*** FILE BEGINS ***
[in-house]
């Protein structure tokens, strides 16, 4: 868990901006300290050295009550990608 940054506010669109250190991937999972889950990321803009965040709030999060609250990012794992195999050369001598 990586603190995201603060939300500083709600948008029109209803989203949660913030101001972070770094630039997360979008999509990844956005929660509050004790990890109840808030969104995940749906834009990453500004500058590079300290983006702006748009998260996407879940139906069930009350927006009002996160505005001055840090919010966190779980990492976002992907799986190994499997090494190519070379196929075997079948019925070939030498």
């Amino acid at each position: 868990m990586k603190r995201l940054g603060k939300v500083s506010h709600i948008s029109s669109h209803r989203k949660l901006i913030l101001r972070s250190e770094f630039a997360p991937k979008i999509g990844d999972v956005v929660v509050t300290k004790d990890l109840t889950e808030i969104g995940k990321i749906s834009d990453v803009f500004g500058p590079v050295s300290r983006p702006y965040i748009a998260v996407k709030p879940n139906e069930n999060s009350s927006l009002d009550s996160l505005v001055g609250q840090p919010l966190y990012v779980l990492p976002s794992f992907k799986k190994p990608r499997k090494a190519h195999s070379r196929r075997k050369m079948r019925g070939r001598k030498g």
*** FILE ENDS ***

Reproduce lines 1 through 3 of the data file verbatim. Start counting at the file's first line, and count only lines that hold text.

[in-house]
């Protein structure tokens, strides 16, 4: 868990901006300290050295009550990608 940054506010669109250190991937999972889950990321803009965040709030999060609250990012794992195999050369001598 990586603190995201603060939300500083709600948008029109209803989203949660913030101001972070770094630039997360979008999509990844956005929660509050004790990890109840808030969104995940749906834009990453500004500058590079300290983006702006748009998260996407879940139906069930009350927006009002996160505005001055840090919010966190779980990492976002992907799986190994499997090494190519070379196929075997079948019925070939030498």
């Amino acid at each position: 868990m990586k603190r995201l940054g603060k939300v500083s506010h709600i948008s029109s669109h209803r989203k949660l901006i913030l101001r972070s250190e770094f630039a997360p991937k979008i999509g990844d999972v956005v929660v509050t300290k004790d990890l109840t889950e808030i969104g995940k990321i749906s834009d990453v803009f500004g500058p590079v050295s300290r983006p702006y965040i748009a998260v996407k709030p879940n139906e069930n999060s009350s927006l009002d009550s996160l505005v001055g609250q840090p919010l966190y990012v779980l990492p976002s794992f992907k799986k190994p990608r499997k090494a190519h195999s070379r196929r075997k050369m079948r019925g070939r001598k030498g």